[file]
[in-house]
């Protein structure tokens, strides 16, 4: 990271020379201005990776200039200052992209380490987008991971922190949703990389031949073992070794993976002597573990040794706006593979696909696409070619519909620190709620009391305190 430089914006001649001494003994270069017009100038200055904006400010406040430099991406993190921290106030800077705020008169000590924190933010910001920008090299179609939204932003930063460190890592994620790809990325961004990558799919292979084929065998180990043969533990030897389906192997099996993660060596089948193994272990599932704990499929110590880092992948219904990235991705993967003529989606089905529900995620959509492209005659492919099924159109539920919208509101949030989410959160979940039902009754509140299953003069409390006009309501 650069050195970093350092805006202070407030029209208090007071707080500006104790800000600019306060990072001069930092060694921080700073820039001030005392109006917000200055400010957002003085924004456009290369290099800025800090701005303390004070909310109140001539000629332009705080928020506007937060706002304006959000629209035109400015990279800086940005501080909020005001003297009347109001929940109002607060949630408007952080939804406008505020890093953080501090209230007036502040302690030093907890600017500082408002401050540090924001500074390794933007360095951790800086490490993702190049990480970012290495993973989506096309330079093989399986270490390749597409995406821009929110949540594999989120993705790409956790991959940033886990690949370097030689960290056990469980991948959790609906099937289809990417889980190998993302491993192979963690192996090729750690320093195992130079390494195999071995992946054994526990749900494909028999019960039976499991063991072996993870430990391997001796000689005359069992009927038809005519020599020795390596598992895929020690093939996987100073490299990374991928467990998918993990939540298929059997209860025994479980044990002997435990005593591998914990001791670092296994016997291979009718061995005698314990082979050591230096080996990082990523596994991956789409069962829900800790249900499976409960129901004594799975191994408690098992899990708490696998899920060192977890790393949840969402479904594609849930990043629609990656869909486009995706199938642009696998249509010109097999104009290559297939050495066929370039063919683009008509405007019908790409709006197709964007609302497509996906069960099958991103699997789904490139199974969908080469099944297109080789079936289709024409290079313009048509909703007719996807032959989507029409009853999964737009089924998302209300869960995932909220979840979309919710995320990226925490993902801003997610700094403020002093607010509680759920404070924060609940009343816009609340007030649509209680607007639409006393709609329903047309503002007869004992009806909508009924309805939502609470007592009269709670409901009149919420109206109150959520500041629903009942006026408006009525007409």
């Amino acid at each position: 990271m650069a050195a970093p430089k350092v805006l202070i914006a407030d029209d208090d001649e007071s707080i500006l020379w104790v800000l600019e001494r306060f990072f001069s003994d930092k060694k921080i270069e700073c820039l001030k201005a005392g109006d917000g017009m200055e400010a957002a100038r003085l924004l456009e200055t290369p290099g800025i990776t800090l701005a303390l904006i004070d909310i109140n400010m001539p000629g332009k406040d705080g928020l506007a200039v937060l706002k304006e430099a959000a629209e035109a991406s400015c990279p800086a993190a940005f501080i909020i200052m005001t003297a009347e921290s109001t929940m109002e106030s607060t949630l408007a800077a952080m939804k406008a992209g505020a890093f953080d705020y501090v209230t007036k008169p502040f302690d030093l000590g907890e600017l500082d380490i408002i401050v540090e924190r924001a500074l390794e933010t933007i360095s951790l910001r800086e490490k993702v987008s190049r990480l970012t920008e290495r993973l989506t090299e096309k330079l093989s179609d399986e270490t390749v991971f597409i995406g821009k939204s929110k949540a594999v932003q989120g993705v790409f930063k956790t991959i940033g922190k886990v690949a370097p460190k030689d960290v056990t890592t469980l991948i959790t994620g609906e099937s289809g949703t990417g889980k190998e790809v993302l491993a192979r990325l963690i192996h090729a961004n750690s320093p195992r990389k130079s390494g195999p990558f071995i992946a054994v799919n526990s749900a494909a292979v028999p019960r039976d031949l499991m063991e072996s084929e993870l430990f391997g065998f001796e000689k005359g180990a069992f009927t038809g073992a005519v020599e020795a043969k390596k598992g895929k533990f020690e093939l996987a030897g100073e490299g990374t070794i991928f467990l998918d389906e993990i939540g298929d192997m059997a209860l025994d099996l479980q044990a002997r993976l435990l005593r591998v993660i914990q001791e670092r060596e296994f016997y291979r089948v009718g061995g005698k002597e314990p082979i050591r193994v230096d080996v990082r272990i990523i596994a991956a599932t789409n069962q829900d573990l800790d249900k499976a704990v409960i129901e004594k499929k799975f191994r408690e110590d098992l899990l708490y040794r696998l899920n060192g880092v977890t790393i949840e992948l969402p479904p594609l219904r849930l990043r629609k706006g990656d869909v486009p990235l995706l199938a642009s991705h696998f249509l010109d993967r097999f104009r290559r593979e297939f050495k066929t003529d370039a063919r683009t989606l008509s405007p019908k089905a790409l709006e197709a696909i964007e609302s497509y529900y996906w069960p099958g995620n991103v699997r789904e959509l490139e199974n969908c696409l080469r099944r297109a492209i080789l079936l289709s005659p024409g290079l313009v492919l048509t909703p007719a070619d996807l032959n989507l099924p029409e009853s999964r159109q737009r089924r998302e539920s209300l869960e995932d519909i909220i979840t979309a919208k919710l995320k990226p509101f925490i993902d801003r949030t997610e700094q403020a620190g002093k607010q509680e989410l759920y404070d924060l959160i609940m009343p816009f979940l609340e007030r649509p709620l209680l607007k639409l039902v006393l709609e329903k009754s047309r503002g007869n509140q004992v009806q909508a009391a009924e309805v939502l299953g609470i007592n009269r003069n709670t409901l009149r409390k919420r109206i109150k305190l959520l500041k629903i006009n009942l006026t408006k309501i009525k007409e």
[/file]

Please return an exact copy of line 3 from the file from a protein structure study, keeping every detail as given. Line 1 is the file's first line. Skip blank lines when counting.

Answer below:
């Amino acid at each position: 990271m650069a050195a970093p430089k350092v805006l202070i914006a407030d029209d208090d001649e007071s707080i500006l020379w104790v800000l600019e001494r306060f990072f001069s003994d930092k060694k921080i270069e700073c820039l001030k201005a005392g109006d917000g017009m200055e400010a957002a100038r003085l924004l456009e200055t290369p290099g800025i990776t800090l701005a303390l904006i004070d909310i109140n400010m001539p000629g332009k406040d705080g928020l506007a200039v937060l706002k304006e430099a959000a629209e035109a991406s400015c990279p800086a993190a940005f501080i909020i200052m005001t003297a009347e921290s109001t929940m109002e106030s607060t949630l408007a800077a952080m939804k406008a992209g505020a890093f953080d705020y501090v209230t007036k008169p502040f302690d030093l000590g907890e600017l500082d380490i408002i401050v540090e924190r924001a500074l390794e933010t933007i360095s951790l910001r800086e490490k993702v987008s190049r990480l970012t920008e290495r993973l989506t090299e096309k330079l093989s179609d399986e270490t390749v991971f597409i995406g821009k939204s929110k949540a594999v932003q989120g993705v790409f930063k956790t991959i940033g922190k886990v690949a370097p460190k030689d960290v056990t890592t469980l991948i959790t994620g609906e099937s289809g949703t990417g889980k190998e790809v993302l491993a192979r990325l963690i192996h090729a961004n750690s320093p195992r990389k130079s390494g195999p990558f071995i992946a054994v799919n526990s749900a494909a292979v028999p019960r039976d031949l499991m063991e072996s084929e993870l430990f391997g065998f001796e000689k005359g180990a069992f009927t038809g073992a005519v020599e020795a043969k390596k598992g895929k533990f020690e093939l996987a030897g100073e490299g990374t070794i991928f467990l998918d389906e993990i939540g298929d192997m059997a209860l025994d099996l479980q044990a002997r993976l435990l005593r591998v993660i914990q001791e670092r060596e296994f016997y291979r089948v009718g061995g005698k002597e314990p082979i050591r193994v230096d080996v990082r272990i990523i596994a991956a599932t789409n069962q829900d573990l800790d249900k499976a704990v409960i129901e004594k499929k799975f191994r408690e110590d098992l899990l708490y040794r696998l899920n060192g880092v977890t790393i949840e992948l969402p479904p594609l219904r849930l990043r629609k706006g990656d869909v486009p990235l995706l199938a642009s991705h696998f249509l010109d993967r097999f104009r290559r593979e297939f050495k066929t003529d370039a063919r683009t989606l008509s405007p019908k089905a790409l709006e197709a696909i964007e609302s497509y529900y996906w069960p099958g995620n991103v699997r789904e959509l490139e199974n969908c696409l080469r099944r297109a492209i080789l079936l289709s005659p024409g290079l313009v492919l048509t909703p007719a070619d996807l032959n989507l099924p029409e009853s999964r159109q737009r089924r998302e539920s209300l869960e995932d519909i909220i979840t979309a919208k919710l995320k990226p509101f925490i993902d801003r949030t997610e700094q403020a620190g002093k607010q509680e989410l759920y404070d924060l959160i609940m009343p816009f979940l609340e007030r649509p709620l209680l607007k639409l039902v006393l709609e329903k009754s047309r503002g007869n509140q004992v009806q909508a009391a009924e309805v939502l299953g609470i007592n009269r003069n709670t409901l009149r409390k919420r109206i109150k305190l959520l500041k629903i006009n009942l006026t408006k309501i009525k007409e």